Just 18.6 percent of Rhode Island’s construction workforce belongs to a union, yet many large-scale state-funded projects have been subjected to anti-competitive government-mandated project labor agreements (PLAs).
Last week, WPRI 12 News aired an in-depth look at PLAs in The Ocean State:
Do PLA Requirements Increase Construction Costs?
Greg Mancini, Director of BuildRI, a group funded by unionized contractors, trade associations and unions that negotiates PLAs on major Rhode Island projects and lobbies Rhode Island lawmakers to support PLAs on taxpayer-funded projects, claims in the broadcast there is no evidence suggesting PLAs increase the cost of construction. He says, “[PLA] opponents have never backed that [claims that PLAs increase costs] up with any fact.”
But research has found less competition and archaic and inefficient union rules increase the cost of construction projects subject to PLAs. Three studies conducted in New York and neighboring Connecticut and Massachusetts by the Beacon Hill Institute (BHI) of Suffolk University in Boston studied schools built with and without PLAs. Research found PLA mandates increase the cost of construction between 12 percent and 18 percent, on average, even when pay rates are controlled by state prevailing wage laws requiring unionized rates.
The Worcester Municipal Research Bureau’s May 2001 report, Project Labor Agreements on Public Construction Projects: The Case For and Against, concluded “PLAs tend to constrict the number of bidders on a project compared to those without PLAs, and are likely to reduce the savings to the public that would accrue if nonunion contractors who are employed were allowed to follow their customary methods.”
Even the Supreme Court of Rhode Island said in Associated Builders & Contractors of Rhode Island, Inc. v. Department of Admin. that, “PLAs deter a particular class of bidders, namely, nonunion bidders, from participating in the bid process for reasons essentially unrelated to their ability to competently complete the substantive work of the project.”
Research specific to Rhode Island is limited, but recent projects in the region, such as the Fall River, Mass. schools case study, the Route 9 Burns Bridge, and the lack of local hire on the New Bedford, Mass. dredging project, anecdotally illustrate the benefits of fair and open competition free from PLA mandates. These projects, in addition to the Big Dig debacle (the most infamous PLA project in New England), document how PLAs can fail to deliver on promises made by PLA advocates.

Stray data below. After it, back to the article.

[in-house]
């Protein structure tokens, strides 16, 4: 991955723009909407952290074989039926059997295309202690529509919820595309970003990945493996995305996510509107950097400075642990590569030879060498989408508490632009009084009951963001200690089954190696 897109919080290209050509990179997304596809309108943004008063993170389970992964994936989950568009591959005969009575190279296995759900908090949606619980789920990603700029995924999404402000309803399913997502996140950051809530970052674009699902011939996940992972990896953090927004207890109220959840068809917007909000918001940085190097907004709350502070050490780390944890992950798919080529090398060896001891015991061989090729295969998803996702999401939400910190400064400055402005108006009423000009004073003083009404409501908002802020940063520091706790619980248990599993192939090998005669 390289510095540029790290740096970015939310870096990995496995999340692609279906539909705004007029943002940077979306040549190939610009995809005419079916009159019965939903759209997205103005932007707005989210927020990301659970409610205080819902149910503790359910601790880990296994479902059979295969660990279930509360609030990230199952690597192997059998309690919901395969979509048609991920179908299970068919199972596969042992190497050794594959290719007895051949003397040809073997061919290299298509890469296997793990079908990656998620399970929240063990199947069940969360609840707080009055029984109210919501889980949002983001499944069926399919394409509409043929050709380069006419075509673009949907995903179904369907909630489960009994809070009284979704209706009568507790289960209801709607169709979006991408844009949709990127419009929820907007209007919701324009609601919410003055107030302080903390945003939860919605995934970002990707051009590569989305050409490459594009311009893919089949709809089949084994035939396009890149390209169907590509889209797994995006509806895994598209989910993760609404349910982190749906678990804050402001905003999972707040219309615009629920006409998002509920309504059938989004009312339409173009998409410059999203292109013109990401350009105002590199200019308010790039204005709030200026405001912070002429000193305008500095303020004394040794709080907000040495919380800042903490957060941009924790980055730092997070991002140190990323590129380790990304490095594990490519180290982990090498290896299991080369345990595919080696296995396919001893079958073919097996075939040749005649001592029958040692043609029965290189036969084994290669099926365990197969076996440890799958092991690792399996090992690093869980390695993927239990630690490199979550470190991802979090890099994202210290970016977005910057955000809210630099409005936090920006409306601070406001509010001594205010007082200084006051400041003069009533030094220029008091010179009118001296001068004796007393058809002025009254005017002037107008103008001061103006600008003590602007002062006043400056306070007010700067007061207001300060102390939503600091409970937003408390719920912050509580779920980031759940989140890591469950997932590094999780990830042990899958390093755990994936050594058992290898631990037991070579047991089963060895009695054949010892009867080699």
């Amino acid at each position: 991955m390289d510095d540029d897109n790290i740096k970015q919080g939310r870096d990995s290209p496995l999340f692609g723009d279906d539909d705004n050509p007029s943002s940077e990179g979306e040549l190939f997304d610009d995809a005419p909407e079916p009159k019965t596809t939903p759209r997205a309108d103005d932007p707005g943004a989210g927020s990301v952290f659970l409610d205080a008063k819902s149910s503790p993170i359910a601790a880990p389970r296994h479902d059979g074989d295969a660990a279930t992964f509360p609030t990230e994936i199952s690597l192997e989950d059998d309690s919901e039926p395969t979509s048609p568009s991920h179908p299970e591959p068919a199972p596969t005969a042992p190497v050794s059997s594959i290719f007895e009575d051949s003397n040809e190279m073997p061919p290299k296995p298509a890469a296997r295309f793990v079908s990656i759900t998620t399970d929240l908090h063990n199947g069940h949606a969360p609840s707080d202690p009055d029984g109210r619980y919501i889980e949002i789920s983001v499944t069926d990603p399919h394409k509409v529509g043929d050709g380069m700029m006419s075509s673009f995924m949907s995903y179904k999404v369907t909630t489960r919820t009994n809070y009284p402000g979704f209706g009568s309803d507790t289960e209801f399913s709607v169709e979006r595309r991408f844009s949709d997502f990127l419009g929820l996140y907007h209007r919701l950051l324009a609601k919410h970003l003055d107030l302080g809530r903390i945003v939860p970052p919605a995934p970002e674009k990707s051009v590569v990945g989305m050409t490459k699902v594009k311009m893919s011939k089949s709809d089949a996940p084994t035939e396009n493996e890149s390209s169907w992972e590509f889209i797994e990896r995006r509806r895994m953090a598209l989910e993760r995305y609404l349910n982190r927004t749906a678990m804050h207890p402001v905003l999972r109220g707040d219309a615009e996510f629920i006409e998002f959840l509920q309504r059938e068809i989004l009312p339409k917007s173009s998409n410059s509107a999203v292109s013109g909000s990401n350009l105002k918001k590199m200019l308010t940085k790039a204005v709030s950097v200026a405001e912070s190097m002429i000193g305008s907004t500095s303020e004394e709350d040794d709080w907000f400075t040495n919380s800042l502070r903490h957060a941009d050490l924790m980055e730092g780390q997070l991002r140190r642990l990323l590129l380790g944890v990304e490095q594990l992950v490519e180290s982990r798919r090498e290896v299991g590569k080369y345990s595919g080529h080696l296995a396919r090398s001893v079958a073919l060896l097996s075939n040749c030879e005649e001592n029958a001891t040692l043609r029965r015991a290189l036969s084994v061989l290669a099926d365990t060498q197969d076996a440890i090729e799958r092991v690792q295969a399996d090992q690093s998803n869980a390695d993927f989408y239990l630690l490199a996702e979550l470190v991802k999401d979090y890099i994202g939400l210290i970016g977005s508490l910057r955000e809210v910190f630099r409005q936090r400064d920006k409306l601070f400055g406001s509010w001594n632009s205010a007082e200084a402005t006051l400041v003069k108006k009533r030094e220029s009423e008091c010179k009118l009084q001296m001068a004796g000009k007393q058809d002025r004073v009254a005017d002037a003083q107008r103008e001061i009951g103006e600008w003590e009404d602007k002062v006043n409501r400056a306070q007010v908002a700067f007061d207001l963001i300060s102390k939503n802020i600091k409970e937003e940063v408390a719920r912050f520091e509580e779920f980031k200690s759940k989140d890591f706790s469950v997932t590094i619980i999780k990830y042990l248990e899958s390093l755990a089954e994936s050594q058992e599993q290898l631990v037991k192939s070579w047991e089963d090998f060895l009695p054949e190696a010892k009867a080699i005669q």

The fact that PLA advocates have spent a great deal of time and money disputing research on this topic proves it is dishonest for BuildRI personnel to claim there is a lack of evidence. If anything, there is no evidence supporting claims made by pro-PLA lobbyists that PLAs save money.
Check out examples countering attacks by the pro-PLA lobby on PLA research here.
What’s a PLA Requirement?
Anti-competitive government-mandated PLAs are special interest kickback schemes that end open, fair and competitive bidding on construction projects and steer contracts and jobs to well-connected unionized contractors and unionized construction workers.
PLAs typically force contractors to hire most or all of their craft professionals from union hiring halls; follow inefficient union work rules; hire apprentices exclusively from union apprenticeship programs; and pay into union benefit plans on behalf of employees, even if they have their own qualified benefit programs. PLAs force nonunion employees to pay union dues, accept unwanted union representation, and forfeit benefits earned during the life of a PLA project unless they join a union and become vested in union benefit plans.
In short, PLAs discourage or eliminate merit shop contractors from competing for and winning contracts on construction projects because they are almost always awarded exclusively to unionized contractors and their all-union workforces. When mandated by lawmakers, PLAs are a bad deal for taxpayers and the local construction community.